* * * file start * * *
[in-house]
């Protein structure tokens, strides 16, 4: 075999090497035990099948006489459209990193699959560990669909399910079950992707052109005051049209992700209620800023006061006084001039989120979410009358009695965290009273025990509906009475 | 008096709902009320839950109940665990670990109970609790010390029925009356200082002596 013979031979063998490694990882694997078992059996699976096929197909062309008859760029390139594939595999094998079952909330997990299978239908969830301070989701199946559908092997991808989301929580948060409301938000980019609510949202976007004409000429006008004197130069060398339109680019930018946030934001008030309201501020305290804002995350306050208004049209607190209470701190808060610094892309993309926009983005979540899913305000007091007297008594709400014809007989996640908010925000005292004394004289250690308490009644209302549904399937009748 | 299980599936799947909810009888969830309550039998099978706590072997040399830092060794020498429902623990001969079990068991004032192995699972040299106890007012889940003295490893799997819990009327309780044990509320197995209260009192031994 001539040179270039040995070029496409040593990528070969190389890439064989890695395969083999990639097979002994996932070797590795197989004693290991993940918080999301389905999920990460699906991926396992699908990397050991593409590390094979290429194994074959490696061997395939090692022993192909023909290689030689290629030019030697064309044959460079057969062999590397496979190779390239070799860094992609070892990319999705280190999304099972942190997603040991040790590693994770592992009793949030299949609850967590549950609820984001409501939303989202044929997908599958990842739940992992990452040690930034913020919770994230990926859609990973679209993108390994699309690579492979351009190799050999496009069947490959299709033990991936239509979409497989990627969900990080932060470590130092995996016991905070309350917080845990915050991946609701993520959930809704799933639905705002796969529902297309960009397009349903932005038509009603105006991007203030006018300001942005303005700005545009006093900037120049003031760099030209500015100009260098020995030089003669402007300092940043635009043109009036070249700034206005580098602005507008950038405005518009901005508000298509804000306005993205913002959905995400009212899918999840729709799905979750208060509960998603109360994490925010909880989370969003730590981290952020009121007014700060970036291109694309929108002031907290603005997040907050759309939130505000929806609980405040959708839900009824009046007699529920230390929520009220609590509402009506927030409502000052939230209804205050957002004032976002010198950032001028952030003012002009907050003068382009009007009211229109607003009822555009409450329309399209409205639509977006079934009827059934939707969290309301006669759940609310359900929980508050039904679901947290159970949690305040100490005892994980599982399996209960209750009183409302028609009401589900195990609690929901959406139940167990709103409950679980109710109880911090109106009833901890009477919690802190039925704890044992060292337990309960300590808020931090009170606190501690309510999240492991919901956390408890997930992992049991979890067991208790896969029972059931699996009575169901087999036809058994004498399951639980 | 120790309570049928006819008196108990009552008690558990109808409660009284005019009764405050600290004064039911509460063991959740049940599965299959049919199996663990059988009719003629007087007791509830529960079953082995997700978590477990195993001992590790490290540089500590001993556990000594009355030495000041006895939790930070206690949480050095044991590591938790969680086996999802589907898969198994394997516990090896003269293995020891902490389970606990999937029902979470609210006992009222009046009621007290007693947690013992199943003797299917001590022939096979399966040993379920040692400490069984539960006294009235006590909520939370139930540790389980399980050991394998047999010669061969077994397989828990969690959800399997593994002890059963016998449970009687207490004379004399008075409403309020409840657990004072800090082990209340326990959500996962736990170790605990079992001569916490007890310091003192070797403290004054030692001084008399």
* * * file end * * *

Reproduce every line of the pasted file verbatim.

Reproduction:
[in-house]
């Protein structure tokens, strides 16, 4: 075999090497035990099948006489459209990193699959560990669909399910079950992707052109005051049209992700209620800023006061006084001039989120979410009358009695965290009273025990509906009475 | 008096709902009320839950109940665990670990109970609790010390029925009356200082002596 013979031979063998490694990882694997078992059996699976096929197909062309008859760029390139594939595999094998079952909330997990299978239908969830301070989701199946559908092997991808989301929580948060409301938000980019609510949202976007004409000429006008004197130069060398339109680019930018946030934001008030309201501020305290804002995350306050208004049209607190209470701190808060610094892309993309926009983005979540899913305000007091007297008594709400014809007989996640908010925000005292004394004289250690308490009644209302549904399937009748 | 299980599936799947909810009888969830309550039998099978706590072997040399830092060794020498429902623990001969079990068991004032192995699972040299106890007012889940003295490893799997819990009327309780044990509320197995209260009192031994 001539040179270039040995070029496409040593990528070969190389890439064989890695395969083999990639097979002994996932070797590795197989004693290991993940918080999301389905999920990460699906991926396992699908990397050991593409590390094979290429194994074959490696061997395939090692022993192909023909290689030689290629030019030697064309044959460079057969062999590397496979190779390239070799860094992609070892990319999705280190999304099972942190997603040991040790590693994770592992009793949030299949609850967590549950609820984001409501939303989202044929997908599958990842739940992992990452040690930034913020919770994230990926859609990973679209993108390994699309690579492979351009190799050999496009069947490959299709033990991936239509979409497989990627969900990080932060470590130092995996016991905070309350917080845990915050991946609701993520959930809704799933639905705002796969529902297309960009397009349903932005038509009603105006991007203030006018300001942005303005700005545009006093900037120049003031760099030209500015100009260098020995030089003669402007300092940043635009043109009036070249700034206005580098602005507008950038405005518009901005508000298509804000306005993205913002959905995400009212899918999840729709799905979750208060509960998603109360994490925010909880989370969003730590981290952020009121007014700060970036291109694309929108002031907290603005997040907050759309939130505000929806609980405040959708839900009824009046007699529920230390929520009220609590509402009506927030409502000052939230209804205050957002004032976002010198950032001028952030003012002009907050003068382009009007009211229109607003009822555009409450329309399209409205639509977006079934009827059934939707969290309301006669759940609310359900929980508050039904679901947290159970949690305040100490005892994980599982399996209960209750009183409302028609009401589900195990609690929901959406139940167990709103409950679980109710109880911090109106009833901890009477919690802190039925704890044992060292337990309960300590808020931090009170606190501690309510999240492991919901956390408890997930992992049991979890067991208790896969029972059931699996009575169901087999036809058994004498399951639980 | 120790309570049928006819008196108990009552008690558990109808409660009284005019009764405050600290004064039911509460063991959740049940599965299959049919199996663990059988009719003629007087007791509830529960079953082995997700978590477990195993001992590790490290540089500590001993556990000594009355030495000041006895939790930070206690949480050095044991590591938790969680086996999802589907898969198994394997516990090896003269293995020891902490389970606990999937029902979470609210006992009222009046009621007290007693947690013992199943003797299917001590022939096979399966040993379920040692400490069984539960006294009235006590909520939370139930540790389980399980050991394998047999010669061969077994397989828990969690959800399997593994002890059963016998449970009687207490004379004399008075409403309020409840657990004072800090082990209340326990959500996962736990170790605990079992001569916490007890310091003192070797403290004054030692001084008399």